T. W. Wood, recently widowed and childless, made plans to leave a collection of paintings to the people of Montpelier, but it became more complicated than he or anyone else could have imagined.
In 1889, a large sum of money had been left to the city on the death of Martin and Fannie Kellogg, $300,000 of which was to be used for the erection of a public library. Fannie's nephew, John Hubbard, contested his aunt's will, feeling that she had been in no condition to sign the document and indeed, he found witnesses that agreed with him. The court declared the Kellogg will null and void and Hubbard became the sole heir of the Kellogg fortune.A suit was filed to contest the court's decision and just before it was to go to the Vermont Supreme Court, a compromise was reached. Hubbard agreed to spend $30,000 on the construction of a library with an additional endowment to be paid at the completion
of the project if the city would relinquish its claim on the estate and the library. In addition, the library upon completion was to be turned over to the Montpelier Public Library Association (MPLA) and Hubbard was to be one of the trustees. While this compromise was accepted by the MPLA, it created great divisiveness within the community.
While the library was under construction, T. W. Wood published an open letter to the MPLA in the local paper offering to donate his works of art to the newly organized YMCA provided that the MPLA keep their collection of books there as well. A proposition was sent to the MPLA stockholders by several of the trustees in favor of Wood's proposal. After much public discussion and still more divisive sentiment within the community, Wood's proposal was accepted and on August 8, 1895, the Wood Gallery of Art was created by a deed of gift in trust of forty-two paintings, watercolors and etchings for the city of Montpelier.
Given that Montpelier was such a small, fairly insular city, the controversy would not die. The Kellogg-Hubbard Library was built while the YMCA, MPLA and the Wood Art Gallery were housed on one floor in the Vermont Mutual Insurance Company building on State Street. Both institutions applied to the City for funding and both were turned down. The MPLA threatened to send its books to the Kellogg-Hubbard, but this was stopped by an injunction.
In 1896, Wood's friend Professor John W. Burgess felt that the Gallery and MPLA and YMCA deserved their own building. Professor Burgess who taught at Columbia College, was a summer resident of Montpelier living at Redstone, and was married to Montpelier native Ruth Payne a student of Wood. Burgess financed the purchase of property on State Street (part of the site of today's Capitol Plaza), renovated the existing building and added a fireproof addition. The Gallery had its opening reception in its new building on July 27, 1897. The controversy finally died and in 1899 the MPLA moved its books into the Kellogg-Hubbard, leaving the Gallery and the YMCA in their shared space.
The original gift of forty-two works of art began to grow almost immediately. Soon Wood donated more of his work including copies of many of the Great Masters which Wood had painted for the edification of his fellow Vermonters. His friendships with other artists of his day were reflected in gifts from Frederick S. Church, Asher B. Durand, William Beard, J. G. Brown and many others. Upon Wood's death in 1903, the bulk of his estate and work were left to the Gallery.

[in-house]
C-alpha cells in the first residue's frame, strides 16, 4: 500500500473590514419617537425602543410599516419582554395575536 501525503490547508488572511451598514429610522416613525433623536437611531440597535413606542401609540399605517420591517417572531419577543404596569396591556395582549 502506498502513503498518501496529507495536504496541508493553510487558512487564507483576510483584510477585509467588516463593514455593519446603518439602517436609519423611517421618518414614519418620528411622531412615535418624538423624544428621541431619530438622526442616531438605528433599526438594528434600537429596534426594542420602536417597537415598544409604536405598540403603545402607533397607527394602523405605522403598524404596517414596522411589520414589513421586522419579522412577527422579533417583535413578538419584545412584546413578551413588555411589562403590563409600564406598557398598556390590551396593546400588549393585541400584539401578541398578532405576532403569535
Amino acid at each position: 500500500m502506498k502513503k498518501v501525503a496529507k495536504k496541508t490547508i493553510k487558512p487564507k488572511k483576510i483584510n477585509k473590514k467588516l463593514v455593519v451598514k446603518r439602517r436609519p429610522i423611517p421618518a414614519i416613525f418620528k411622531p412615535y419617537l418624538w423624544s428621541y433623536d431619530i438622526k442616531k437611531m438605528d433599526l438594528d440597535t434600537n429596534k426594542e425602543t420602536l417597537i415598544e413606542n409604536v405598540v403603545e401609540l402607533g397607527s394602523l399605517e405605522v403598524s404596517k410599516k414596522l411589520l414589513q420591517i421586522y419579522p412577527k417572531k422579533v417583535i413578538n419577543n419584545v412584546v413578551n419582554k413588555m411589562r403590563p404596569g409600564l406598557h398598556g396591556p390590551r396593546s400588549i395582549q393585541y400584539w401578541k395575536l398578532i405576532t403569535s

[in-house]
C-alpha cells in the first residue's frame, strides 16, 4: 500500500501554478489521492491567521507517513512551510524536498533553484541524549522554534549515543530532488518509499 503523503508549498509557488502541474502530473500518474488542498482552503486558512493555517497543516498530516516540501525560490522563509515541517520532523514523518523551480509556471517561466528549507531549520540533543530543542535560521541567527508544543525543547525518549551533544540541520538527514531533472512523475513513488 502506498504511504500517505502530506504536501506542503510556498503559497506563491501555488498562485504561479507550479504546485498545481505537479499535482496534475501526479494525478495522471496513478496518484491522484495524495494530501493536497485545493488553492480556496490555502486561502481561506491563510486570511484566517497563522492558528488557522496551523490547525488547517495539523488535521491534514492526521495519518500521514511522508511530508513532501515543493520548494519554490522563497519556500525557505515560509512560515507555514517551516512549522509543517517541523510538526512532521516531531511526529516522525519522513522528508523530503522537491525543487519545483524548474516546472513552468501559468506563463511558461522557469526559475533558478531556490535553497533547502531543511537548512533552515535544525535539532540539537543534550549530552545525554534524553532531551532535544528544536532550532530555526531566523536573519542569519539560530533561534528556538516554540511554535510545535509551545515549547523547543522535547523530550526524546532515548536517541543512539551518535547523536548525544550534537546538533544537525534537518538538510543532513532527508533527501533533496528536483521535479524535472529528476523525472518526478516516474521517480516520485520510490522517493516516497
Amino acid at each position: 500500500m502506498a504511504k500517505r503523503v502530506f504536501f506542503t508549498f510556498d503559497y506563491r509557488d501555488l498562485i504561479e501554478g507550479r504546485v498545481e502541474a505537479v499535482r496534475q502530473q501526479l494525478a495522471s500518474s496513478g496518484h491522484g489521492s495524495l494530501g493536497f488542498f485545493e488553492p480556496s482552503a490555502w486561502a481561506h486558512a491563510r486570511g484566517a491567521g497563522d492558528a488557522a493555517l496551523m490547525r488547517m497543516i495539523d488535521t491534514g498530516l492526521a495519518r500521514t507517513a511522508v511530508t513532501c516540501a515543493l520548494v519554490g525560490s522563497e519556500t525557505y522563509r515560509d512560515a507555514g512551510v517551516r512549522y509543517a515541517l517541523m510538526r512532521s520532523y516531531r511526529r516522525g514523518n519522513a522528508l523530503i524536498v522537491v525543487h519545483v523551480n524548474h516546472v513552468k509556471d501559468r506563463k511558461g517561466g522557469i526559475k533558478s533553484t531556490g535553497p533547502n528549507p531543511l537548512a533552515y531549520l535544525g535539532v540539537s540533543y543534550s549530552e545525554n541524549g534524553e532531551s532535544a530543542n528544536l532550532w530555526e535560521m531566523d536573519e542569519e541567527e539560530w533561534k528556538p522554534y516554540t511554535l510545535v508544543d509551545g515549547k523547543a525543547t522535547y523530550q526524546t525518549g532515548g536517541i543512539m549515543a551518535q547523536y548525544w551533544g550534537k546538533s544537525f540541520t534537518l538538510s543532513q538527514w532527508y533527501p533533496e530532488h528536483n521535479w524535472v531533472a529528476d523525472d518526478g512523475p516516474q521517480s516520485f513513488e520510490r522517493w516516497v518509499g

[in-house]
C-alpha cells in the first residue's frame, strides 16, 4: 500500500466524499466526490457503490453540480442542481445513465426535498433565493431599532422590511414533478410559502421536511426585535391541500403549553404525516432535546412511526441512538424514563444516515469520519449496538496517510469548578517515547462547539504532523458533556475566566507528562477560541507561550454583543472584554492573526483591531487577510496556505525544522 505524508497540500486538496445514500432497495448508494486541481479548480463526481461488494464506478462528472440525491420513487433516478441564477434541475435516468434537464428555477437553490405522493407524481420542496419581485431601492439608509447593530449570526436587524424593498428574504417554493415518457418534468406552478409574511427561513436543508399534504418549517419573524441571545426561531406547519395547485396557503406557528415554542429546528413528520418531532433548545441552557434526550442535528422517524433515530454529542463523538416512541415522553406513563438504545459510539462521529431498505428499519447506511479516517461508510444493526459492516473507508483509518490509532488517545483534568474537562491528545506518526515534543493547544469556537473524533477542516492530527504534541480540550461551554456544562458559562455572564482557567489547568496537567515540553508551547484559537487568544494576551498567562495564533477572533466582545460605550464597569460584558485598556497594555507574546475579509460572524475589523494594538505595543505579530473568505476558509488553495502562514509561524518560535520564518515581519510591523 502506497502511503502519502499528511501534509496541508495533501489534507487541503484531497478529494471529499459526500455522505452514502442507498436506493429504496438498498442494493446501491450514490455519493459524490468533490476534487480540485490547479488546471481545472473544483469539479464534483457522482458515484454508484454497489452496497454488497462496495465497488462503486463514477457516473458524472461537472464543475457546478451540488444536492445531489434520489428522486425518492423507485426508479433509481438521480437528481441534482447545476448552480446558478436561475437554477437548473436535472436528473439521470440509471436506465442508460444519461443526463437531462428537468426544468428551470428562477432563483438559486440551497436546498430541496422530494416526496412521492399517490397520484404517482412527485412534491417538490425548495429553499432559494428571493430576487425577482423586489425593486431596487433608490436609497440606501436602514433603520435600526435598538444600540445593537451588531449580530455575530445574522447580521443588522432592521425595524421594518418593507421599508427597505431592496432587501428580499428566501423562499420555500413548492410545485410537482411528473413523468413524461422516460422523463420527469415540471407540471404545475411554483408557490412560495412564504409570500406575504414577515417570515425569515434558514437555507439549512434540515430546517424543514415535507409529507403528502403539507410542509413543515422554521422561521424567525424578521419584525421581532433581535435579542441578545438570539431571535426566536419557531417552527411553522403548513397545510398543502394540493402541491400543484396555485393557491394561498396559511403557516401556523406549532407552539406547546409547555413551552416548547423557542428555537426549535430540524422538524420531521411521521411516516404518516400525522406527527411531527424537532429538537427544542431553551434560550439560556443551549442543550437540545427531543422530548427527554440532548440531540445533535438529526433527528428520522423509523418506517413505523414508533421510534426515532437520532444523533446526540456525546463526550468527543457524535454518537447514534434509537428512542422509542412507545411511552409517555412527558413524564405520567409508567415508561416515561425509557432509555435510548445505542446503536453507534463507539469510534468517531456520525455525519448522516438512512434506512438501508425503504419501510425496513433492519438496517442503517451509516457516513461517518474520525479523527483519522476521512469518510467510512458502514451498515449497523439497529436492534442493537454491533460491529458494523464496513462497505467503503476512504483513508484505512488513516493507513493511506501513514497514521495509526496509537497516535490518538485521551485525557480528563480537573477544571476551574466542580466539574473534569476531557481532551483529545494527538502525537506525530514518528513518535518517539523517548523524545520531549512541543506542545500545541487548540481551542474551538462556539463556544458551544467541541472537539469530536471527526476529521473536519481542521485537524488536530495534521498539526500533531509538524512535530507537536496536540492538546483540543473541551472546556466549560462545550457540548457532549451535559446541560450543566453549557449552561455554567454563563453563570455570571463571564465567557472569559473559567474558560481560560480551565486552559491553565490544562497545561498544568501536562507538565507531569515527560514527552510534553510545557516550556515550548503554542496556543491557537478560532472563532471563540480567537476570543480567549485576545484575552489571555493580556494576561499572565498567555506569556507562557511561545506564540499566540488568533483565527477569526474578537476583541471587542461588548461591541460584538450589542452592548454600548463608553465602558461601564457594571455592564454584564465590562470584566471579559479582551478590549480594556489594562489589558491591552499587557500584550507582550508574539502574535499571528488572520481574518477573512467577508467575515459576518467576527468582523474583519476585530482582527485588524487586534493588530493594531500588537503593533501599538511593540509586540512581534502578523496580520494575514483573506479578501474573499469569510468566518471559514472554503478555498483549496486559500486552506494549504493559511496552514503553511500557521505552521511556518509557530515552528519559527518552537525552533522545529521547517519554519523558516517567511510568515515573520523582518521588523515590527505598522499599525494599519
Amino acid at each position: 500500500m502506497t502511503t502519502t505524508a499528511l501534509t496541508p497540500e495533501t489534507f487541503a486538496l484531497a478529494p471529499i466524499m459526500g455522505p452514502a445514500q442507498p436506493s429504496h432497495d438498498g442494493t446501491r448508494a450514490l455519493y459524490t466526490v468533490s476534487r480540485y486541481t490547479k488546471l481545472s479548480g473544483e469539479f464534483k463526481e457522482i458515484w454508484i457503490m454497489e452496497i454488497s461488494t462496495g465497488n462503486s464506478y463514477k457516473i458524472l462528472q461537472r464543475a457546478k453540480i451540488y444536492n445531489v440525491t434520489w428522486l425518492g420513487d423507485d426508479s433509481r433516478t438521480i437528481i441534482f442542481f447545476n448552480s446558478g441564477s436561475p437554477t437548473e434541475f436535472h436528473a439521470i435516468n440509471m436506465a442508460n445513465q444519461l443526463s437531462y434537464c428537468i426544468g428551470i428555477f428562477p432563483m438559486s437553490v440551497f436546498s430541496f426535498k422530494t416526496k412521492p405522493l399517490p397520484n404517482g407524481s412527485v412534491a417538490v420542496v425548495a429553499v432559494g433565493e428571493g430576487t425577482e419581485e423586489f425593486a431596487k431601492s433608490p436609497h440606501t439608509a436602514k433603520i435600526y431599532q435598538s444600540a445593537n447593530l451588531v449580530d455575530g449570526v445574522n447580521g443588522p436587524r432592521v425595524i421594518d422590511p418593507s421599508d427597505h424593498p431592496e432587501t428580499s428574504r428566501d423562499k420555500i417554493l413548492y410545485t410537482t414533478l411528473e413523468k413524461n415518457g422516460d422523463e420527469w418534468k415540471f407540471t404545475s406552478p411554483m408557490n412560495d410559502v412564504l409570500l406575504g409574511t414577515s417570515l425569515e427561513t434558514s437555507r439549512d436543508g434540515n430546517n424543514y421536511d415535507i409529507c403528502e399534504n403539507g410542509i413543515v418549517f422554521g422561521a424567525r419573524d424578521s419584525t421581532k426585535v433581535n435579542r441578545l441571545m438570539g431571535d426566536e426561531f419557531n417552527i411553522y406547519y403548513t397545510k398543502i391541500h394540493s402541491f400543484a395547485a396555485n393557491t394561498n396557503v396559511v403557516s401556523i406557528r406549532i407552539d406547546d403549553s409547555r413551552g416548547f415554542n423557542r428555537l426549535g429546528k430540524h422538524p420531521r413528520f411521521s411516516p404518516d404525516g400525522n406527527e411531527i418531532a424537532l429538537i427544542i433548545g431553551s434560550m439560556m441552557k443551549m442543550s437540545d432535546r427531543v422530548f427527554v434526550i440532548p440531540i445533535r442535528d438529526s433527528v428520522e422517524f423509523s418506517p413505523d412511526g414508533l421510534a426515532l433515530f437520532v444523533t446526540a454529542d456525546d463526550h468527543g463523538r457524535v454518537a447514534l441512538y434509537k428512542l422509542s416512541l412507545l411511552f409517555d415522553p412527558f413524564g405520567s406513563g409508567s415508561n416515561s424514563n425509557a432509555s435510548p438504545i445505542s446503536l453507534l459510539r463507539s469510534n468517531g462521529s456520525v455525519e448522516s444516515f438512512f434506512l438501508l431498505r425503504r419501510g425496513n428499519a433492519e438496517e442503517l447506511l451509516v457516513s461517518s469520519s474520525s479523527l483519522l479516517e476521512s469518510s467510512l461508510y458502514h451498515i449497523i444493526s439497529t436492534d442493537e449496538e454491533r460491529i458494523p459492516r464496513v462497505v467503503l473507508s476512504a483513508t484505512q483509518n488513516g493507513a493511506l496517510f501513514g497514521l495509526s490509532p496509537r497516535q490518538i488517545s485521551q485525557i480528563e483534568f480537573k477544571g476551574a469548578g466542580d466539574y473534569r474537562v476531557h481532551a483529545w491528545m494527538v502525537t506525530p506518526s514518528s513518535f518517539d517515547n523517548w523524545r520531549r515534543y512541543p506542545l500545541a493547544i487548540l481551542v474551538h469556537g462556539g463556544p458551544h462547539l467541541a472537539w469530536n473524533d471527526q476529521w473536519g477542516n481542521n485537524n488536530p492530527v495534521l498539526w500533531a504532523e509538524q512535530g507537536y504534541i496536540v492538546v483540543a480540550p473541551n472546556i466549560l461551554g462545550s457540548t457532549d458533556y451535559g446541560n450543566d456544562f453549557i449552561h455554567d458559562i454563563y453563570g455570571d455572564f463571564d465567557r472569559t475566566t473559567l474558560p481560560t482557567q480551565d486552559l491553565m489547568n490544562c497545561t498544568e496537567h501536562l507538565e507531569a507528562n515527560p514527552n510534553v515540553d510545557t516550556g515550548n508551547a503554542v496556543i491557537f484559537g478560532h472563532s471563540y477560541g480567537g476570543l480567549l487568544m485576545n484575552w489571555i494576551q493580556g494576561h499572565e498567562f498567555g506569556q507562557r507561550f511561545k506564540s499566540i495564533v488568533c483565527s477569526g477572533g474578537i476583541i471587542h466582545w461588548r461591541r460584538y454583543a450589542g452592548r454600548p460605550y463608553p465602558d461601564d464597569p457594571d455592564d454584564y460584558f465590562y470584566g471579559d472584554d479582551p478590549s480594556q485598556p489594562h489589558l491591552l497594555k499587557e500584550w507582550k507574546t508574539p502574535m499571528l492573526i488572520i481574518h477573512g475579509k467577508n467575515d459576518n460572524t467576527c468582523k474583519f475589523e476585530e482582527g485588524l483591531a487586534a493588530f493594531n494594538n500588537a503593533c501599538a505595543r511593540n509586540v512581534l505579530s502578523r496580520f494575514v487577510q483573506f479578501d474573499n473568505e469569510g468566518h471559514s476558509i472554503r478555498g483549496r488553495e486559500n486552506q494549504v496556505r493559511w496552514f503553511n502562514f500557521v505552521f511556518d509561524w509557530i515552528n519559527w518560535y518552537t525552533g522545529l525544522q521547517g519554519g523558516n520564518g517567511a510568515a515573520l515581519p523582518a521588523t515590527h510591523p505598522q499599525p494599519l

The Gallery became a Montpelier landmark, the controversy if not forgotten, confined to a historical curiosity. Following the Great Depression the Gallery was chosen as the only official Vermont repository for the artwork from the Works Progress Administration (WPA) although some WPA work is at other locations in the state. The date of this acquisition is uncertain, but it was most likely sometime shortly after the end of the Second World War. In 1948, the Kellogg-Hubbard Library approached the Gallery with the desire to join the two cultural enterprises of the city into one building. In 1953 the Gallery moved into its new location on the upper story of the library and changed its name to the T. W. Wood Art Gallery. This is a time that is fondly remembered by many in the community. Several generations enjoyed having the entities under one roof for the esthetics and convenience the arrangement provided. The arrangement was a successful one for years until the expanding needs of both institutions indicated a need for change.
In 1985, Vermont College/Norwich University invited the Gallery to move into College Hall where the Gallery changed its name once again to the T.W. Wood Gallery & Vermont College Arts Center. This name change turned out to be fairly brief and the name T. W. Wood Gallery & Arts Center came in to use and is used to this day.
In addition to hosting Vermont College's Master of Fine Art-Visual twice a year, the permanent collection is stored and presented along with changing exhibitions of contemporary art. The Gallery also provides a venue for concerts, lectures and a variety of events while continuing to maintain Vermont's artistic heritage and presenting the finest in the visual arts today.
Joyce Mandeville, the Executive Director of the T. W. Wood Gallery for twelve years, came to the Gallery after almost a decade of writing literary fiction. During her writing years she lived in England, traveled extensively in Europe where she haunted museums, galleries and stately homes. When she returned to the States in 2000, working in a gallery was a natural fit. She lives in East Hardwick where she pursues her passion for hiking, snow-shoeing and sailing.
|Thomas Waterman Wood, Self Portrait, 1884, Oil on canvas, 30" x 24"|
|Thomas Waterman Wood, The Quack Doctor, 1897, Oil on canvas, 28" x 40"|
|Thomas Waterman Wood, Montpelier, 1855, Oil on canvas, 14" x 9.5"|
|The Painting Gallery, 1897|
|Thomas Waterman Wood, View of Main Street, 1875, Oil on canvas, 48" x 24"|